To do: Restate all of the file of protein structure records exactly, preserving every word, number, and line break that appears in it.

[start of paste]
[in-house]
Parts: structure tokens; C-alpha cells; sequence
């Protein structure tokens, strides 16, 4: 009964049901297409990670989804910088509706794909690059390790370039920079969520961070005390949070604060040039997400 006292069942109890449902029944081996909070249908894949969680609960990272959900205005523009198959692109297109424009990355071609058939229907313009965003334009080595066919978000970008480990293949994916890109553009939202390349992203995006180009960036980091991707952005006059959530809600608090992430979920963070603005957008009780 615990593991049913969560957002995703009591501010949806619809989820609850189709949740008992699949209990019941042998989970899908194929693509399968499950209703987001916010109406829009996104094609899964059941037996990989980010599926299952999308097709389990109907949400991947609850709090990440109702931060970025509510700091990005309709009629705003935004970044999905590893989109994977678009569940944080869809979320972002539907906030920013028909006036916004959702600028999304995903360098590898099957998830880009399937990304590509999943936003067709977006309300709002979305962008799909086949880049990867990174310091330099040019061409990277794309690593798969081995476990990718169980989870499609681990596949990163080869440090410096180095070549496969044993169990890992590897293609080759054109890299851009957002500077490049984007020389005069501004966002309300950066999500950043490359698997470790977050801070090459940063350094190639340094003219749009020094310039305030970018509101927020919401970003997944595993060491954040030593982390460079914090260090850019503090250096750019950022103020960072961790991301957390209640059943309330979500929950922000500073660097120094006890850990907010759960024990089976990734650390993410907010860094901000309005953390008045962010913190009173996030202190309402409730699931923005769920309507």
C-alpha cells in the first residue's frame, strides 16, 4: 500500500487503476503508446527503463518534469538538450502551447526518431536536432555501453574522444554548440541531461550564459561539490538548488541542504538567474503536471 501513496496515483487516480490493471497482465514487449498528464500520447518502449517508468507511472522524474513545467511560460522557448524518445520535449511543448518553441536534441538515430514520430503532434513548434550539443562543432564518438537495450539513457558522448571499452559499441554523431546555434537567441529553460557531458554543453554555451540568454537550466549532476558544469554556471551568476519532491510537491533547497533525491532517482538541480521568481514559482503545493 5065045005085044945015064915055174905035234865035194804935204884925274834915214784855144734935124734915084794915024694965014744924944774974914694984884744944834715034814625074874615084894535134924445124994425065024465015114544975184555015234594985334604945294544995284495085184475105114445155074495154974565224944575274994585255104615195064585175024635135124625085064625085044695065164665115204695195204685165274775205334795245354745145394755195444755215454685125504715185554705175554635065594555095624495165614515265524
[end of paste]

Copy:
[in-house]
Parts: structure tokens; C-alpha cells; sequence
């Protein structure tokens, strides 16, 4: 009964049901297409990670989804910088509706794909690059390790370039920079969520961070005390949070604060040039997400 006292069942109890449902029944081996909070249908894949969680609960990272959900205005523009198959692109297109424009990355071609058939229907313009965003334009080595066919978000970008480990293949994916890109553009939202390349992203995006180009960036980091991707952005006059959530809600608090992430979920963070603005957008009780 615990593991049913969560957002995703009591501010949806619809989820609850189709949740008992699949209990019941042998989970899908194929693509399968499950209703987001916010109406829009996104094609899964059941037996990989980010599926299952999308097709389990109907949400991947609850709090990440109702931060970025509510700091990005309709009629705003935004970044999905590893989109994977678009569940944080869809979320972002539907906030920013028909006036916004959702600028999304995903360098590898099957998830880009399937990304590509999943936003067709977006309300709002979305962008799909086949880049990867990174310091330099040019061409990277794309690593798969081995476990990718169980989870499609681990596949990163080869440090410096180095070549496969044993169990890992590897293609080759054109890299851009957002500077490049984007020389005069501004966002309300950066999500950043490359698997470790977050801070090459940063350094190639340094003219749009020094310039305030970018509101927020919401970003997944595993060491954040030593982390460079914090260090850019503090250096750019950022103020960072961790991301957390209640059943309330979500929950922000500073660097120094006890850990907010759960024990089976990734650390993410907010860094901000309005953390008045962010913190009173996030202190309402409730699931923005769920309507």
C-alpha cells in the first residue's frame, strides 16, 4: 500500500487503476503508446527503463518534469538538450502551447526518431536536432555501453574522444554548440541531461550564459561539490538548488541542504538567474503536471 501513496496515483487516480490493471497482465514487449498528464500520447518502449517508468507511472522524474513545467511560460522557448524518445520535449511543448518553441536534441538515430514520430503532434513548434550539443562543432564518438537495450539513457558522448571499452559499441554523431546555434537567441529553460557531458554543453554555451540568454537550466549532476558544469554556471551568476519532491510537491533547497533525491532517482538541480521568481514559482503545493 5065045005085044945015064915055174905035234865035194804935204884925274834915214784855144734935124734915084794915024694965014744924944774974914694984884744944834715034814625074874615084894535134924445124994425065024465015114544975184555015234594985334604945294544995284495085184475105114445155074495154974565224944575274994585255104615195064585175024635135124625085064625085044695065164665115204695195204685165274775205334795245354745145394755195444755215454685125504715185554705175554635065594555095624495165614515265524